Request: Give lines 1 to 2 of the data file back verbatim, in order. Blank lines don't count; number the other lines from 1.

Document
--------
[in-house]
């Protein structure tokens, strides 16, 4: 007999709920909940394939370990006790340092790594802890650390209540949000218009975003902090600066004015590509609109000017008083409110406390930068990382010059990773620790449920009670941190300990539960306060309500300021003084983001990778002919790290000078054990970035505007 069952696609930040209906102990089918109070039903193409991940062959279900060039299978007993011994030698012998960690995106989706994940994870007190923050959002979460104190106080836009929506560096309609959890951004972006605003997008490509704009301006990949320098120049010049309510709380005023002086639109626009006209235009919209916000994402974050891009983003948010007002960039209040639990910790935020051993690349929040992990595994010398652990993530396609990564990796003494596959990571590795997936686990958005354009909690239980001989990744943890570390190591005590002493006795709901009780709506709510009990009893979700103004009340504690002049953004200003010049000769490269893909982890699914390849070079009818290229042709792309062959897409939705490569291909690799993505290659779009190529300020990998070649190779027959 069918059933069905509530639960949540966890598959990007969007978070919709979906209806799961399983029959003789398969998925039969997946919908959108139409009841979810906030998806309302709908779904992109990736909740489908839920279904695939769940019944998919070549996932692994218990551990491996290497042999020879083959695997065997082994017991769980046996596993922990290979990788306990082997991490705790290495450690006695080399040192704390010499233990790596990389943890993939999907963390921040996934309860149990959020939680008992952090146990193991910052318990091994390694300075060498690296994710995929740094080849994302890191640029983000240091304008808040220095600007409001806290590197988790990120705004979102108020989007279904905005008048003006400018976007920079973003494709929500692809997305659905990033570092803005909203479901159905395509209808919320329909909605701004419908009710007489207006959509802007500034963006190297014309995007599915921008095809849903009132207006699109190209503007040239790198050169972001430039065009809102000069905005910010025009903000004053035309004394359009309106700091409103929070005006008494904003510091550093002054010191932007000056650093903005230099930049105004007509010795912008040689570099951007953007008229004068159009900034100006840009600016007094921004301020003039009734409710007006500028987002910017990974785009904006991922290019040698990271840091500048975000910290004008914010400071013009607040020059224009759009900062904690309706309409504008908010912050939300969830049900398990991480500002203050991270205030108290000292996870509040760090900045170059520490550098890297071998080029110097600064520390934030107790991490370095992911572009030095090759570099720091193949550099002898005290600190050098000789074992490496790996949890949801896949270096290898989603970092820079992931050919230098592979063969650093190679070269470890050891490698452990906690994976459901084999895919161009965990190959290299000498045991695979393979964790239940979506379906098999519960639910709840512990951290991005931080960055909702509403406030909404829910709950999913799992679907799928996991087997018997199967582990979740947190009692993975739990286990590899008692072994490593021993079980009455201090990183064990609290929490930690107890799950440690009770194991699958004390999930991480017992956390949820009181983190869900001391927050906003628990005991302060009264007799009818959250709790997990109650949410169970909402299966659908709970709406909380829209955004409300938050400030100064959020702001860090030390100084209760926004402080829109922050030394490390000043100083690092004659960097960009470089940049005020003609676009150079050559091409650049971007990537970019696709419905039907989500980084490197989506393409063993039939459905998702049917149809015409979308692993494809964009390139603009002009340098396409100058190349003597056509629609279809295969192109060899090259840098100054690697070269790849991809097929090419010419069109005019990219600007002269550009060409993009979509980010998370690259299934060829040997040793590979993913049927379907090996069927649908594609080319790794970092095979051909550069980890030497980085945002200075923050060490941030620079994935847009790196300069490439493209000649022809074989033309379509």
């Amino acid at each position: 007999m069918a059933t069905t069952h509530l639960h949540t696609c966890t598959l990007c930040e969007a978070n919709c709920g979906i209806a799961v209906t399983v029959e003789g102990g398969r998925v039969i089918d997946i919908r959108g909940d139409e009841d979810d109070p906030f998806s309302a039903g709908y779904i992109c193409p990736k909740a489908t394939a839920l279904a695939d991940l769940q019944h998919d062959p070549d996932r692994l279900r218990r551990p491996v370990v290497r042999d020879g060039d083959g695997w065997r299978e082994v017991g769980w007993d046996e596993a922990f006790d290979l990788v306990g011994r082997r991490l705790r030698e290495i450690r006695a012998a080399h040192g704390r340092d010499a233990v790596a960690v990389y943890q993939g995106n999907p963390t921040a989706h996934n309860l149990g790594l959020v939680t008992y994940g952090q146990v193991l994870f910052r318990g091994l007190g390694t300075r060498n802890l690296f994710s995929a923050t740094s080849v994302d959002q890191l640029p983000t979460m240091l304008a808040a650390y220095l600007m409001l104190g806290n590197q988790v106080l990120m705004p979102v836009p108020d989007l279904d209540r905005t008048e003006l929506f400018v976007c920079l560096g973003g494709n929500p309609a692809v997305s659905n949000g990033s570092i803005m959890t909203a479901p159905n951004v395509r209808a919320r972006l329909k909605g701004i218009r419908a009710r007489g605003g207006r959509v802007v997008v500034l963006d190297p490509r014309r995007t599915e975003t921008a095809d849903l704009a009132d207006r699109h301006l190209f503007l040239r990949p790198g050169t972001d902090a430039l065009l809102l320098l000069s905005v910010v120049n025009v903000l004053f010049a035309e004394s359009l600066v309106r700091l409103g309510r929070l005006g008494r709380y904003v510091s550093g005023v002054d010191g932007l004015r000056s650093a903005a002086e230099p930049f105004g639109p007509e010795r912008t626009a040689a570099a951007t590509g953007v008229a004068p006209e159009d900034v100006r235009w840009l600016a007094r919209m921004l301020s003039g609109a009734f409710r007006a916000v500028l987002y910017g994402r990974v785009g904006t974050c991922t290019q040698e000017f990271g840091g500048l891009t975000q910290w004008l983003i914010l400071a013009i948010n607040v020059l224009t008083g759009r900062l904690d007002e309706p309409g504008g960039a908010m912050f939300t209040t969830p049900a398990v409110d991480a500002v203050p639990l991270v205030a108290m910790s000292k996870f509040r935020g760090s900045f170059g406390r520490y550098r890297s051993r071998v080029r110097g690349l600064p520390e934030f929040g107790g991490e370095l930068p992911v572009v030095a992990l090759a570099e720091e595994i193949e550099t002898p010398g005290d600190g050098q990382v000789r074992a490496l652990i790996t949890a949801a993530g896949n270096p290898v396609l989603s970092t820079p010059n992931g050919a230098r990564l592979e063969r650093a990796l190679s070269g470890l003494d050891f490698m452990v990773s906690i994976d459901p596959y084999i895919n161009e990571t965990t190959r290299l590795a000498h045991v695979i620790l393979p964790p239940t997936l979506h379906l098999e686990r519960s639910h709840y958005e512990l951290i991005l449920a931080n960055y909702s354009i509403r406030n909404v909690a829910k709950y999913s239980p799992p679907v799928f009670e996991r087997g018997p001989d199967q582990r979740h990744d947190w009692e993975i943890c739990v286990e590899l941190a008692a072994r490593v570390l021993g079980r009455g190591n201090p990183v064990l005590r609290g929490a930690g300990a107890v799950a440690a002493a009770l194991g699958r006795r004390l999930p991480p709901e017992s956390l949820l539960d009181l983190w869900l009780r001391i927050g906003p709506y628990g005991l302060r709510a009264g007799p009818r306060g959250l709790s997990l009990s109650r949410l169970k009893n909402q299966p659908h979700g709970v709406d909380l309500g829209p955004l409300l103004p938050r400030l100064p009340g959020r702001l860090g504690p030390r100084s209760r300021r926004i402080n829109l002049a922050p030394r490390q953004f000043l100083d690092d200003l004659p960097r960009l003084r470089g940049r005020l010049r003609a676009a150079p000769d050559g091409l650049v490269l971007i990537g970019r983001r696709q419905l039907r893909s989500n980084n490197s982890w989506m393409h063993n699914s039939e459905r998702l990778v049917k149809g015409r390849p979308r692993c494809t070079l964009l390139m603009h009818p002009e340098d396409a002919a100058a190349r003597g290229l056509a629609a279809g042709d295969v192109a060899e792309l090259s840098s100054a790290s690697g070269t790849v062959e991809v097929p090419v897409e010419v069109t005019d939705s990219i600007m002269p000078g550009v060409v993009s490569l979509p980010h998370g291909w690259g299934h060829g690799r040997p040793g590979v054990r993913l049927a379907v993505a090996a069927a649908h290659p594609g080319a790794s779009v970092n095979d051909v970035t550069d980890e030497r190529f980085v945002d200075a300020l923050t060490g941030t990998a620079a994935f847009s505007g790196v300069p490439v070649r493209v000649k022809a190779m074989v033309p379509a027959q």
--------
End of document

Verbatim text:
[in-house]
């Protein structure tokens, strides 16, 4: 007999709920909940394939370990006790340092790594802890650390209540949000218009975003902090600066004015590509609109000017008083409110406390930068990382010059990773620790449920009670941190300990539960306060309500300021003084983001990778002919790290000078054990970035505007 069952696609930040209906102990089918109070039903193409991940062959279900060039299978007993011994030698012998960690995106989706994940994870007190923050959002979460104190106080836009929506560096309609959890951004972006605003997008490509704009301006990949320098120049010049309510709380005023002086639109626009006209235009919209916000994402974050891009983003948010007002960039209040639990910790935020051993690349929040992990595994010398652990993530396609990564990796003494596959990571590795997936686990958005354009909690239980001989990744943890570390190591005590002493006795709901009780709506709510009990009893979700103004009340504690002049953004200003010049000769490269893909982890699914390849070079009818290229042709792309062959897409939705490569291909690799993505290659779009190529300020990998070649190779027959 069918059933069905509530639960949540966890598959990007969007978070919709979906209806799961399983029959003789398969998925039969997946919908959108139409009841979810906030998806309302709908779904992109990736909740489908839920279904695939769940019944998919070549996932692994218990551990491996290497042999020879083959695997065997082994017991769980046996596993922990290979990788306990082997991490705790290495450690006695080399040192704390010499233990790596990389943890993939999907963390921040996934309860149990959020939680008992952090146990193991910052318990091994390694300075060498690296994710995929740094080849994302890191640029983000240091304008808040220095600007409001806290590197988790990120705004979102108020989007279904905005008048003006400018976007920079973003494709929500692809997305659905990033570092803005909203479901159905395509209808919320329909909605701004419908009710007489207006959509802007500034963006190297014309995007599915921008095809849903009132207006699109190209503007040239790198050169972001430039065009809102000069905005910010025009903000004053035309004394359009309106700091409103929070005006008494904003510091550093002054010191932007000056650093903005230099930049105004007509010795912008040689570099951007953007008229004068159009900034100006840009600016007094921004301020003039009734409710007006500028987002910017990974785009904006991922290019040698990271840091500048975000910290004008914010400071013009607040020059224009759009900062904690309706309409504008908010912050939300969830049900398990991480500002203050991270205030108290000292996870509040760090900045170059520490550098890297071998080029110097600064520390934030107790991490370095992911572009030095090759570099720091193949550099002898005290600190050098000789074992490496790996949890949801896949270096290898989603970092820079992931050919230098592979063969650093190679070269470890050891490698452990906690994976459901084999895919161009965990190959290299000498045991695979393979964790239940979506379906098999519960639910709840512990951290991005931080960055909702509403406030909404829910709950999913799992679907799928996991087997018997199967582990979740947190009692993975739990286990590899008692072994490593021993079980009455201090990183064990609290929490930690107890799950440690009770194991699958004390999930991480017992956390949820009181983190869900001391927050906003628990005991302060009264007799009818959250709790997990109650949410169970909402299966659908709970709406909380829209955004409300938050400030100064959020702001860090030390100084209760926004402080829109922050030394490390000043100083690092004659960097960009470089940049005020003609676009150079050559091409650049971007990537970019696709419905039907989500980084490197989506393409063993039939459905998702049917149809015409979308692993494809964009390139603009002009340098396409100058190349003597056509629609279809295969192109060899090259840098100054690697070269790849991809097929090419010419069109005019990219600007002269550009060409993009979509980010998370690259299934060829040997040793590979993913049927379907090996069927649908594609080319790794970092095979051909550069980890030497980085945002200075923050060490941030620079994935847009790196300069490439493209000649022809074989033309379509």